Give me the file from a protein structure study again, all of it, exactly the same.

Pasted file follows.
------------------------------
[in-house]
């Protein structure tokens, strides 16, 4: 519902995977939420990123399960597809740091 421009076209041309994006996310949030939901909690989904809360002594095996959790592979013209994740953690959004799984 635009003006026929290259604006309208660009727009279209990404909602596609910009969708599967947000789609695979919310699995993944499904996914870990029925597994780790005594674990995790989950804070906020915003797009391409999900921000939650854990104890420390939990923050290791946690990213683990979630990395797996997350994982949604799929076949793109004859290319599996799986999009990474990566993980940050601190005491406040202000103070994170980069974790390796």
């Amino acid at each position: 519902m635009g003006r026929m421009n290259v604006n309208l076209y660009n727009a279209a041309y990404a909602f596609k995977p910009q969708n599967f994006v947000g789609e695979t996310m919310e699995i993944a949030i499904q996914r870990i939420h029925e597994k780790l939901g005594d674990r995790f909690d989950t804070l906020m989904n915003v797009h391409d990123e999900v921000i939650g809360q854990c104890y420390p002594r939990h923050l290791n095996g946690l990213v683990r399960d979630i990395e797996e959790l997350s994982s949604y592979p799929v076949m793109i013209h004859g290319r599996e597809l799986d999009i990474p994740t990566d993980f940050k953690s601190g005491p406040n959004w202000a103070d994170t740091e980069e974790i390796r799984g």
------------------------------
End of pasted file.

[in-house]
């Protein structure tokens, strides 16, 4: 519902995977939420990123399960597809740091 421009076209041309994006996310949030939901909690989904809360002594095996959790592979013209994740953690959004799984 635009003006026929290259604006309208660009727009279209990404909602596609910009969708599967947000789609695979919310699995993944499904996914870990029925597994780790005594674990995790989950804070906020915003797009391409999900921000939650854990104890420390939990923050290791946690990213683990979630990395797996997350994982949604799929076949793109004859290319599996799986999009990474990566993980940050601190005491406040202000103070994170980069974790390796």
């Amino acid at each position: 519902m635009g003006r026929m421009n290259v604006n309208l076209y660009n727009a279209a041309y990404a909602f596609k995977p910009q969708n599967f994006v947000g789609e695979t996310m919310e699995i993944a949030i499904q996914r870990i939420h029925e597994k780790l939901g005594d674990r995790f909690d989950t804070l906020m989904n915003v797009h391409d990123e999900v921000i939650g809360q854990c104890y420390p002594r939990h923050l290791n095996g946690l990213v683990r399960d979630i990395e797996e959790l997350s994982s949604y592979p799929v076949m793109i013209h004859g290319r599996e597809l799986d999009i990474p994740t990566d993980f940050k953690s601190g005491p406040n959004w202000a103070d994170t740091e980069e974790i390796r799984g």